Were you treated differently by people in town other than your peers?
I was a pretty active, hyper kid, and initially I was unaware of whether or how I was treated differently. I started to realize in middle school that I was constantly painted by my teachers as the troublemaker, even if I wasn’t the instigator or involved in any antics. It started to feel like if anything went wrong, it was my fault.
In what way?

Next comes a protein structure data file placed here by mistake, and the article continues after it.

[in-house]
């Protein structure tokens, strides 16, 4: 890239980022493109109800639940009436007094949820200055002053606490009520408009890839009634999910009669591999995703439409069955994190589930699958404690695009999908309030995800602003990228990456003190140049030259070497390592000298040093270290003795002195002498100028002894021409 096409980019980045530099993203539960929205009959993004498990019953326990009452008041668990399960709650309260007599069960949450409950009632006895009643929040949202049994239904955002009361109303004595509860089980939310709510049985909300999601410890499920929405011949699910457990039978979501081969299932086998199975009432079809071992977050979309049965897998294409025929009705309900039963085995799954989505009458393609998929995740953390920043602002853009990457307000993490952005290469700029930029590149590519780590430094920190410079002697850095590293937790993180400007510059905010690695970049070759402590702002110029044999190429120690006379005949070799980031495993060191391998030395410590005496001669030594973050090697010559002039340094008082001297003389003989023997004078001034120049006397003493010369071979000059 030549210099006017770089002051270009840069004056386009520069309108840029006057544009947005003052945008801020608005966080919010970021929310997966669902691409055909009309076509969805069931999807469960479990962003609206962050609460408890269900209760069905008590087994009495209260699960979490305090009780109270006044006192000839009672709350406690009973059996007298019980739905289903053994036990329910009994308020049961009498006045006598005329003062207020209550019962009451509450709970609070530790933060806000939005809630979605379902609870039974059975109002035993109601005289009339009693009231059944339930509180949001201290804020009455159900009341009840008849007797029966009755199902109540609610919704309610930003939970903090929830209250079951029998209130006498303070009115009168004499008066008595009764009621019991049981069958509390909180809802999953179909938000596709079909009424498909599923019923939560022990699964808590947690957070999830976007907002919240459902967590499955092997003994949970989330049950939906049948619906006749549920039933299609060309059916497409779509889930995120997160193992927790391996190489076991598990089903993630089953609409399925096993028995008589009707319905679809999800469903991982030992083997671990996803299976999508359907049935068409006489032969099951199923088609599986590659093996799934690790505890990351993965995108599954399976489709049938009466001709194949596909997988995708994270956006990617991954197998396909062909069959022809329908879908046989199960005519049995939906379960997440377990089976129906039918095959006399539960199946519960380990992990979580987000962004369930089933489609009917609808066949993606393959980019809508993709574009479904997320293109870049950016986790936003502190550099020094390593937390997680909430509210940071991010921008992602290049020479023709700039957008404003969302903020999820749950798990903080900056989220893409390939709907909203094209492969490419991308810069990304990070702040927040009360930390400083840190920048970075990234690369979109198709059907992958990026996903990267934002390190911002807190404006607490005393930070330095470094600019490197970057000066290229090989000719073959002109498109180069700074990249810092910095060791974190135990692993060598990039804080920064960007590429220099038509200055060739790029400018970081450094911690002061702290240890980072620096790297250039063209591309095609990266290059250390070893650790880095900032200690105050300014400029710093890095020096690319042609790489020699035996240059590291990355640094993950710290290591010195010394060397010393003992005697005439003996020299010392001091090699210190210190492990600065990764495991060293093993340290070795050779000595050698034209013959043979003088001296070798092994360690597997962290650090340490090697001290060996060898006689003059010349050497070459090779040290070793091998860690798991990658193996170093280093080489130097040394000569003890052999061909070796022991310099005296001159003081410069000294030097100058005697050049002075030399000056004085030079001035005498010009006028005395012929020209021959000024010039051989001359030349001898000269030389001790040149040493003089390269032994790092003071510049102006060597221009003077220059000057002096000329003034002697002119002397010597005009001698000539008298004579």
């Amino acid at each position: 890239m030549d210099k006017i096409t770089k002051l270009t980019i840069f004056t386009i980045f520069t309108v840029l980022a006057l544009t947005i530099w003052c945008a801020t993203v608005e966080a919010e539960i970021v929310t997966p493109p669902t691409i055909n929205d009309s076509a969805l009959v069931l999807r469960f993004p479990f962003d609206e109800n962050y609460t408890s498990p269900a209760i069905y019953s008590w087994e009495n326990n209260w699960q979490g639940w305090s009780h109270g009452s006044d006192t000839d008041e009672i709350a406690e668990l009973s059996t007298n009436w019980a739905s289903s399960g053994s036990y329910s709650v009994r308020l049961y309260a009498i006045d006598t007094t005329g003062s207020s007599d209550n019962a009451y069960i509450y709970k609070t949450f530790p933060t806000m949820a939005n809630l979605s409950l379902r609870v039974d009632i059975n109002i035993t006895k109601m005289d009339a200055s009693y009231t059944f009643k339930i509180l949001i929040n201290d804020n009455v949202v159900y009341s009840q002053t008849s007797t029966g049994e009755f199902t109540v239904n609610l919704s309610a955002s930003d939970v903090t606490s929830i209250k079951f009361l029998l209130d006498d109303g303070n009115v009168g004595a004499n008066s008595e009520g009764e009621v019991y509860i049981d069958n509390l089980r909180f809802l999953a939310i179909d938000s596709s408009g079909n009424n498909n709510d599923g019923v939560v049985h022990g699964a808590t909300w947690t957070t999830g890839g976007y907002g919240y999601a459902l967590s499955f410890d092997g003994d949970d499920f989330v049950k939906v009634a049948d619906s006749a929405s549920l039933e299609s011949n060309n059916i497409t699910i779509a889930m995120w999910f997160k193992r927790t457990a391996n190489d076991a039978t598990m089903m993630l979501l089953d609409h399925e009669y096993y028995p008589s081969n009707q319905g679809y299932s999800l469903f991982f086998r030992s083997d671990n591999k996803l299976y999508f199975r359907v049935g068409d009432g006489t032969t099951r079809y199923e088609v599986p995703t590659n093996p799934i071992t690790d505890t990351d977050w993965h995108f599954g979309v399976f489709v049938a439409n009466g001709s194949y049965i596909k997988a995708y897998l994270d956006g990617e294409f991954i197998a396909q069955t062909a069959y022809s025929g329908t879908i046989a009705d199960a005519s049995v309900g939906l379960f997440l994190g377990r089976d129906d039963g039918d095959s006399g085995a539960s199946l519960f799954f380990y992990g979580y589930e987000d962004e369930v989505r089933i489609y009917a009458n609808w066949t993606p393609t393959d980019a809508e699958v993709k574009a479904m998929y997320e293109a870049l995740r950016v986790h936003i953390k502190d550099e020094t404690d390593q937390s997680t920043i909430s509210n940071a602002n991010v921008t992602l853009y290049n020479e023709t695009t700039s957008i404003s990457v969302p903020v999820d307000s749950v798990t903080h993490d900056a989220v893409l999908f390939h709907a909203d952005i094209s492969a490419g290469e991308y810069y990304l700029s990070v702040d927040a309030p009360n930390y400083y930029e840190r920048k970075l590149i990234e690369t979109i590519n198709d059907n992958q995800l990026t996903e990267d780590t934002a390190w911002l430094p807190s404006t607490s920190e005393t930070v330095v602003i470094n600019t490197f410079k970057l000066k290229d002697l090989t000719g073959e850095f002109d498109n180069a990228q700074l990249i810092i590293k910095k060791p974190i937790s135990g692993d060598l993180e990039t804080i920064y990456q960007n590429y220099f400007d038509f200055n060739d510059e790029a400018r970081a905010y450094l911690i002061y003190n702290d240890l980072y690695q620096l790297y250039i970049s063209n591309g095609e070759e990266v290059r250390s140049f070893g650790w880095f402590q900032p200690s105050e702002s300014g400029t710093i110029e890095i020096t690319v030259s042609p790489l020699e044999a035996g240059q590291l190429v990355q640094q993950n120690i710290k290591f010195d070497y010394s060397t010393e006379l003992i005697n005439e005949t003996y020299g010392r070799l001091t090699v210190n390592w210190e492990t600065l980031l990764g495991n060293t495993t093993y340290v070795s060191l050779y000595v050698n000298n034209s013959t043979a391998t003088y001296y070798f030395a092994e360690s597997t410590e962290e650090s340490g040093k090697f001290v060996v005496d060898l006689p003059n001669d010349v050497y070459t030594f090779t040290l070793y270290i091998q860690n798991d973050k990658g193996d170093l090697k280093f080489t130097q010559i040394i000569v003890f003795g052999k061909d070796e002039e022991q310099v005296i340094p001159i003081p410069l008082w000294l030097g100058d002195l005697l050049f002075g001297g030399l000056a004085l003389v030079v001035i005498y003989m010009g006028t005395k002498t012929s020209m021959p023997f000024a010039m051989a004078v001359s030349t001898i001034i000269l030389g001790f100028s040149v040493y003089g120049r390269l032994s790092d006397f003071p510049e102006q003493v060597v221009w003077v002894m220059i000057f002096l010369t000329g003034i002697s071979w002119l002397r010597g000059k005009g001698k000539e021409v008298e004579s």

You know how sometimes if a teacher left their class for a few minutes, the students would start acting up and get a bit rowdy before the teacher returned? Sometimes it would be throwing water bottles and erasers, or pushing each other off chairs — just regular “kids acting out” stuff. I was the one who was sent to principal’s office every time, regardless of the number of other people who may have instigated it or had participated. After a while, it was pretty obvious I was being singled out. Teachers used to go to the grocery store where my Mom worked and start complaining loudly, publicly about “that black kid,” unaware that they were complaining to that kid’s mother. And it was more than just inappropriate; sometimes it was outright lies. As I got older, teachers and other community members would claim to my mother that I was involved in mischief at times she knew would've been impossible for me. She’d have to correct them and point out I was actually with my grandparents at the time, or at some event. It’s hard not to think they had some sort of perception of my race, some prejudice that fed a picture of what I was like… And eventually I gave in. I became the troublemaker they always told me I was. I honestly didn’t start out this way — I was a nice kid who of course had one or two scuffles — but I think part of my acting out was based on how I was perceived, and it really became a negative feedback loop, because I couldn’t be anything else to them.